**Things to be thinking about:**

- Ideas for paper(s) to read week of June 29 after finishing Chapter 4. Can be theoretical paper going more in depth on topics covered in Chapter 4 (e.g. read paper on generalized BP), theoretical paper extending Chapter 4 (e.g. Sudderth paper on Bethe approximation as lower bound in certain attractive graphical models), or application paper (e.g. vision paper applying generalized BP).
- Ideas for topics to cover in fall semester. Some potential ideas: MCMC methods for inference, learning theory.

**Meeting notes:**

The reparameterization 4.27 in Proposition 4.3 is only possible because of the overcomplete set of indicator function sufficient statistics. Does using an even more redundant set of sufficient statistics lead to the existence of more reparameterizations and hence more local optima? The Bethe approximation does not give a lower or upper bound in general, unlike the mean field approximation, but in certain cases it can be convexified (Wainwright [246]) to give an upper bound, and in some models it is a lower bound (Sudderth [224]).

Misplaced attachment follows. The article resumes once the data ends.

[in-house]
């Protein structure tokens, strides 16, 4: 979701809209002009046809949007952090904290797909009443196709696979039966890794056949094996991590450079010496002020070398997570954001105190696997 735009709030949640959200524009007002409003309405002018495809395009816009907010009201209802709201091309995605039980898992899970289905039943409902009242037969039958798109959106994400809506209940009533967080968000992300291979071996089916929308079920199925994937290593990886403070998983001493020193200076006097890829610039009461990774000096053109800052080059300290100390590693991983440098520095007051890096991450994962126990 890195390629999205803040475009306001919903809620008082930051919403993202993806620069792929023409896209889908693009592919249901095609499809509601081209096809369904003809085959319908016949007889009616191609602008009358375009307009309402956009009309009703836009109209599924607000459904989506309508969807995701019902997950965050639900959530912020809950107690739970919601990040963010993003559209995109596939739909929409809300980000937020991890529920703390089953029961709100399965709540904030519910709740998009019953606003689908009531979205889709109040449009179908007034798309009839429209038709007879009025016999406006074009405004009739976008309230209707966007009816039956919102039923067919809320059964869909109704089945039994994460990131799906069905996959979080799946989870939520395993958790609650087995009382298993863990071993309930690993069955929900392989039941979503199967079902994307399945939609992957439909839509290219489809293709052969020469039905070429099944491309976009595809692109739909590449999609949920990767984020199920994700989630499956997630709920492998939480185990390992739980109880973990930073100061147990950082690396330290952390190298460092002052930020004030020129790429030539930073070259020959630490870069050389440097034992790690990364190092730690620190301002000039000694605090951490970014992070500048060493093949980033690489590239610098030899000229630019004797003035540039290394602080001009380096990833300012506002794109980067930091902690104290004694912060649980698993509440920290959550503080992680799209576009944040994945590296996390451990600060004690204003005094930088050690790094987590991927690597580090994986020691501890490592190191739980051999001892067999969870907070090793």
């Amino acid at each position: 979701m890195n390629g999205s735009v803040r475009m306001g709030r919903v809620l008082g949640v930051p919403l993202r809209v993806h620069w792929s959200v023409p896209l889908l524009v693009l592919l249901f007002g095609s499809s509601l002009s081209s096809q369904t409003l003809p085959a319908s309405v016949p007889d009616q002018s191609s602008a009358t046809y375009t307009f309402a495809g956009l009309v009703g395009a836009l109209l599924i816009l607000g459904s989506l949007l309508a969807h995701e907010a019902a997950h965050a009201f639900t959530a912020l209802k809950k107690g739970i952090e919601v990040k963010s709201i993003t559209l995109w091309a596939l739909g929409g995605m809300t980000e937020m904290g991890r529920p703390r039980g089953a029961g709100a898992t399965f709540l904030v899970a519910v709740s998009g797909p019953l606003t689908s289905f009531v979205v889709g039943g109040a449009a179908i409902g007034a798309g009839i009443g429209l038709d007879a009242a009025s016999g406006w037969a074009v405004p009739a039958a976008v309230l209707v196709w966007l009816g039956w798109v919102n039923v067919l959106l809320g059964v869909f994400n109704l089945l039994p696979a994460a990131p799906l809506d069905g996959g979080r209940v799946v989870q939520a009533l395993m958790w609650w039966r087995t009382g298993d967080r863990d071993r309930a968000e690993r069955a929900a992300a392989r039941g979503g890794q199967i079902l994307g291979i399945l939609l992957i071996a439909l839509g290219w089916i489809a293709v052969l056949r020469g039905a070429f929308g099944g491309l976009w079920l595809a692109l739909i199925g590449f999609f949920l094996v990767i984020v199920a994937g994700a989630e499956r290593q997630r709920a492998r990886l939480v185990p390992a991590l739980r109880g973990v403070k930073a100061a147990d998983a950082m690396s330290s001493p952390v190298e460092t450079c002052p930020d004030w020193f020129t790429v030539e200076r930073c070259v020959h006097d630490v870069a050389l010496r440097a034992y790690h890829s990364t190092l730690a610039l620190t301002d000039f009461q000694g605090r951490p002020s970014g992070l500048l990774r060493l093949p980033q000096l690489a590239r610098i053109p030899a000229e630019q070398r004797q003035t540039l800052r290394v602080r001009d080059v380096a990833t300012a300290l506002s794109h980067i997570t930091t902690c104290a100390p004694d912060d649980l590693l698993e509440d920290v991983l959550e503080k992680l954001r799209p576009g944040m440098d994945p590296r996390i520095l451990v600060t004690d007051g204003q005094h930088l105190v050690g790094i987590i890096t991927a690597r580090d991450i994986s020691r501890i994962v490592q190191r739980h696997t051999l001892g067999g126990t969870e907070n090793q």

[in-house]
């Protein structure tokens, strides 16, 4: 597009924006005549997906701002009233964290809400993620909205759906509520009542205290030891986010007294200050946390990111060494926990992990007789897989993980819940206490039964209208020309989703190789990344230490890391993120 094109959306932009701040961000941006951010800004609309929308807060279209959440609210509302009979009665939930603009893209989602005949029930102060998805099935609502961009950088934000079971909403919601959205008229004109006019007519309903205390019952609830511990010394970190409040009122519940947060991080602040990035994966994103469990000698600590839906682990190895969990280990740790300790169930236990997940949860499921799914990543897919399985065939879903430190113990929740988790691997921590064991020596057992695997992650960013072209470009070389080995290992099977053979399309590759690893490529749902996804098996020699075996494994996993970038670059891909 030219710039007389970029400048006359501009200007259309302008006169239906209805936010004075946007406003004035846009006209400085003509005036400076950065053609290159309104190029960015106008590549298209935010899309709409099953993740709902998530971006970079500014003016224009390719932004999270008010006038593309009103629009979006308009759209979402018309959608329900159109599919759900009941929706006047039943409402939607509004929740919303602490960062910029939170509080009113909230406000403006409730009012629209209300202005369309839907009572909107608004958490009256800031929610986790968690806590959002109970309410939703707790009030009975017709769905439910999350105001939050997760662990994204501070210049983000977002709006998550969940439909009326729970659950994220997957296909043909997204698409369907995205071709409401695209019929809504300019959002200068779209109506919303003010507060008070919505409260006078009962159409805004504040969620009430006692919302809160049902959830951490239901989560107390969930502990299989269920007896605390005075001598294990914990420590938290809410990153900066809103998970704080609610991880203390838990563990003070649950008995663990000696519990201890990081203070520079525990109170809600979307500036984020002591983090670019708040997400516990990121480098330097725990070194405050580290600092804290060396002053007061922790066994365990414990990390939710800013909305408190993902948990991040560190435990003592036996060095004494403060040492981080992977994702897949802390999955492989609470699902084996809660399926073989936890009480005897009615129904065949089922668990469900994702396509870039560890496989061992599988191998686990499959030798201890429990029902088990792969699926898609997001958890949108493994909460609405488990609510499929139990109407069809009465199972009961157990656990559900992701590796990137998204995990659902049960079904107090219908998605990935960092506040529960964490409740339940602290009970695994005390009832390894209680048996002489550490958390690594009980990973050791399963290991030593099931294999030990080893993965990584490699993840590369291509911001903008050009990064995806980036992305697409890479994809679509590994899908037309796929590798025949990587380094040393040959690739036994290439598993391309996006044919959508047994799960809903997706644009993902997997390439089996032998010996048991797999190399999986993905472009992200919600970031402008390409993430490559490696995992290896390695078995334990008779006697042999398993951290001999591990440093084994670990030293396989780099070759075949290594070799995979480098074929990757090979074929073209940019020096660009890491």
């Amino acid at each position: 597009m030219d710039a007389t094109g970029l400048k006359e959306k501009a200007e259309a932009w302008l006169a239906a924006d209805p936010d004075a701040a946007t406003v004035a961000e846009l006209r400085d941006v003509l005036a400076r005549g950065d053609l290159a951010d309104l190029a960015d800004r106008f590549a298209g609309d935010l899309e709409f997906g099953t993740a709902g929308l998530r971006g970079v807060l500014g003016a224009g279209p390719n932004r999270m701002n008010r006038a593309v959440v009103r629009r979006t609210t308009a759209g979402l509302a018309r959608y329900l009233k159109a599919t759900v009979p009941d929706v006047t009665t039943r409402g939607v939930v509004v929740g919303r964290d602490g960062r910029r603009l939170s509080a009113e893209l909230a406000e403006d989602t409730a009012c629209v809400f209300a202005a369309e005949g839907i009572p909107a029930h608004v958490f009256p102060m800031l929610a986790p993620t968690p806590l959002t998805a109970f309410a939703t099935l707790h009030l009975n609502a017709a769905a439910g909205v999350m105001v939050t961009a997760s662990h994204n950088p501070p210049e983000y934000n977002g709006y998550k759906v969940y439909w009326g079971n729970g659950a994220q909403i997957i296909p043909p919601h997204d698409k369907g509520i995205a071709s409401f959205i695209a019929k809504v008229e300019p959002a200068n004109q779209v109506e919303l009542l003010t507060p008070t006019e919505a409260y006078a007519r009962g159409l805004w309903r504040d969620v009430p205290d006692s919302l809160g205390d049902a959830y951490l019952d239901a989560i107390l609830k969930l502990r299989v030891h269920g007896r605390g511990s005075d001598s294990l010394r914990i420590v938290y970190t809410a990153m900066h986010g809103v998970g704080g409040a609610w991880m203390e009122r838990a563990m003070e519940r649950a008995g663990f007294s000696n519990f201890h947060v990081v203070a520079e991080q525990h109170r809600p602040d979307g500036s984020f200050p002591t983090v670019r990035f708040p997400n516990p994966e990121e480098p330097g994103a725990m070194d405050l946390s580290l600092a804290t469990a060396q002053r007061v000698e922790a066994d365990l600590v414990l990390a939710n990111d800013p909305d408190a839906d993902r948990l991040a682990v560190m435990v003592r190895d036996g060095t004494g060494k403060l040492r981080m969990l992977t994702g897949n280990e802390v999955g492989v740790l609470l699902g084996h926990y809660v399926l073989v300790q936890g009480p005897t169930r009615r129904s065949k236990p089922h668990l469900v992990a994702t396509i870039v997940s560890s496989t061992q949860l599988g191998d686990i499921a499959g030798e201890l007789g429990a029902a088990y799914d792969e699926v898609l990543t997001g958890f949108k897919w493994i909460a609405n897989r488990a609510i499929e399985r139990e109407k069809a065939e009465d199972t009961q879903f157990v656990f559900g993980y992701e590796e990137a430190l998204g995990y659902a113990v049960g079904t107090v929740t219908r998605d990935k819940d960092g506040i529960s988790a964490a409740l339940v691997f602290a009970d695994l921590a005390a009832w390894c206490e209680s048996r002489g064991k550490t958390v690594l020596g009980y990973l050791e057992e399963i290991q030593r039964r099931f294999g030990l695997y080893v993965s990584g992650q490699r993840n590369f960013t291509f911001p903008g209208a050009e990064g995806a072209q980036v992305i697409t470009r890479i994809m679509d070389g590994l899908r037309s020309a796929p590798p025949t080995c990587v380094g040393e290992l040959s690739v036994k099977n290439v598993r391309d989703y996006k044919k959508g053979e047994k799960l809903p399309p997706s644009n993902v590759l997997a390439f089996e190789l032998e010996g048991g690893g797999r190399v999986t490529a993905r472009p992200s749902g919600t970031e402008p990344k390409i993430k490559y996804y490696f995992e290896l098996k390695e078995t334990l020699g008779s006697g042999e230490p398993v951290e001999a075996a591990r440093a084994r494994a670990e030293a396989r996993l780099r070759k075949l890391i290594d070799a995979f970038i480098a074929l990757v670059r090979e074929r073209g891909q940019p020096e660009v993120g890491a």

Clarified definition of hypergraphs, and noted that edges in hypergraph diagrams (e.g. Fig. 4.4) denote subset inclusion and are used for generalized belief propagation, they are not hyperedges themselves.

Using 4.41, we can see 4.42 can be put into a similar form as the distribution given by the junction tree, 2.12 on p32, by multiplying and dividing by as necessary to get the marginals for the maximal hyperedges in the numerator and for the intersections between maximal hyperedges (separator sets in the junction tree) in the denominator.

Be able to derive 4.45 from 4.44 and 4.42.

Generalized BP is to the Kikuchi approximation as ordinary sum product is to the Bethe approximation. Kikuchi gives a better approximation to both the set of realizable mean parameters M and to the conjugate dual (negative entropy) A*.

On p103, in the center equation array, middle line, should be .

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